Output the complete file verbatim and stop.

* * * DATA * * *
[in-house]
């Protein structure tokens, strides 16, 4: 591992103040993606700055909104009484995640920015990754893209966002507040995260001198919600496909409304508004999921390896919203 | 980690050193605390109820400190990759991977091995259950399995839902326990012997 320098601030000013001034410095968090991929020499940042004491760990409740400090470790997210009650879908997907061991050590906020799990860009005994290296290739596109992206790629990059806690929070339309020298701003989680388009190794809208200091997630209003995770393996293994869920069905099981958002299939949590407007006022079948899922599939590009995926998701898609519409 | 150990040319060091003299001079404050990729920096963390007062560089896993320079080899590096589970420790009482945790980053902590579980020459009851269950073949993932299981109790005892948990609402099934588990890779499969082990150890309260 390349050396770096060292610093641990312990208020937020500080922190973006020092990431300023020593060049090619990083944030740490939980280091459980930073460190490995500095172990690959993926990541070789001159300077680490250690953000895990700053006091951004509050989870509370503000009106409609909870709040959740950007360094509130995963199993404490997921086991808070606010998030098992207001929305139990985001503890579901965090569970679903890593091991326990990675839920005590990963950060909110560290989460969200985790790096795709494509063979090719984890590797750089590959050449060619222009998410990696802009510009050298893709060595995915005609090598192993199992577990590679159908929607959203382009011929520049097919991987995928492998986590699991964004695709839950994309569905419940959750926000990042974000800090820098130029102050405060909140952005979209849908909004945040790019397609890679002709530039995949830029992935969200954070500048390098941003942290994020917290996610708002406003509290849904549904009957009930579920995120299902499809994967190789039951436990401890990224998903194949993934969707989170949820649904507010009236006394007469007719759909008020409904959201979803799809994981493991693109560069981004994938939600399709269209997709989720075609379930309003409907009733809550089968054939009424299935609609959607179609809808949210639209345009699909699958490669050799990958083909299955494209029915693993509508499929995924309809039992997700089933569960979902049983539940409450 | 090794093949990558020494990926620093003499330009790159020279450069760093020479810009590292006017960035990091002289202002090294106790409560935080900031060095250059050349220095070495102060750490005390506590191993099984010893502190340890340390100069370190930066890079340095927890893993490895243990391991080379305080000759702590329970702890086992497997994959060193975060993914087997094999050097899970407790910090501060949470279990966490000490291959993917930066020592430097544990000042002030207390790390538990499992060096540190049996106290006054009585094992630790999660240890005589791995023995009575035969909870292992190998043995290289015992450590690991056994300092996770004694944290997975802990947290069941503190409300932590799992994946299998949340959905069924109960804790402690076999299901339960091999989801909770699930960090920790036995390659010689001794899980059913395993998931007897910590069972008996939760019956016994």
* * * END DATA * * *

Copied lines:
[in-house]
């Protein structure tokens, strides 16, 4: 591992103040993606700055909104009484995640920015990754893209966002507040995260001198919600496909409304508004999921390896919203 | 980690050193605390109820400190990759991977091995259950399995839902326990012997 320098601030000013001034410095968090991929020499940042004491760990409740400090470790997210009650879908997907061991050590906020799990860009005994290296290739596109992206790629990059806690929070339309020298701003989680388009190794809208200091997630209003995770393996293994869920069905099981958002299939949590407007006022079948899922599939590009995926998701898609519409 | 150990040319060091003299001079404050990729920096963390007062560089896993320079080899590096589970420790009482945790980053902590579980020459009851269950073949993932299981109790005892948990609402099934588990890779499969082990150890309260 390349050396770096060292610093641990312990208020937020500080922190973006020092990431300023020593060049090619990083944030740490939980280091459980930073460190490995500095172990690959993926990541070789001159300077680490250690953000895990700053006091951004509050989870509370503000009106409609909870709040959740950007360094509130995963199993404490997921086991808070606010998030098992207001929305139990985001503890579901965090569970679903890593091991326990990675839920005590990963950060909110560290989460969200985790790096795709494509063979090719984890590797750089590959050449060619222009998410990696802009510009050298893709060595995915005609090598192993199992577990590679159908929607959203382009011929520049097919991987995928492998986590699991964004695709839950994309569905419940959750926000990042974000800090820098130029102050405060909140952005979209849908909004945040790019397609890679002709530039995949830029992935969200954070500048390098941003942290994020917290996610708002406003509290849904549904009957009930579920995120299902499809994967190789039951436990401890990224998903194949993934969707989170949820649904507010009236006394007469007719759909008020409904959201979803799809994981493991693109560069981004994938939600399709269209997709989720075609379930309003409907009733809550089968054939009424299935609609959607179609809808949210639209345009699909699958490669050799990958083909299955494209029915693993509508499929995924309809039992997700089933569960979902049983539940409450 | 090794093949990558020494990926620093003499330009790159020279450069760093020479810009590292006017960035990091002289202002090294106790409560935080900031060095250059050349220095070495102060750490005390506590191993099984010893502190340890340390100069370190930066890079340095927890893993490895243990391991080379305080000759702590329970702890086992497997994959060193975060993914087997094999050097899970407790910090501060949470279990966490000490291959993917930066020592430097544990000042002030207390790390538990499992060096540190049996106290006054009585094992630790999660240890005589791995023995009575035969909870292992190998043995290289015992450590690991056994300092996770004694944290997975802990947290069941503190409300932590799992994946299998949340959905069924109960804790402690076999299901339960091999989801909770699930960090920790036995390659010689001794899980059913395993998931007897910590069972008996939760019956016994």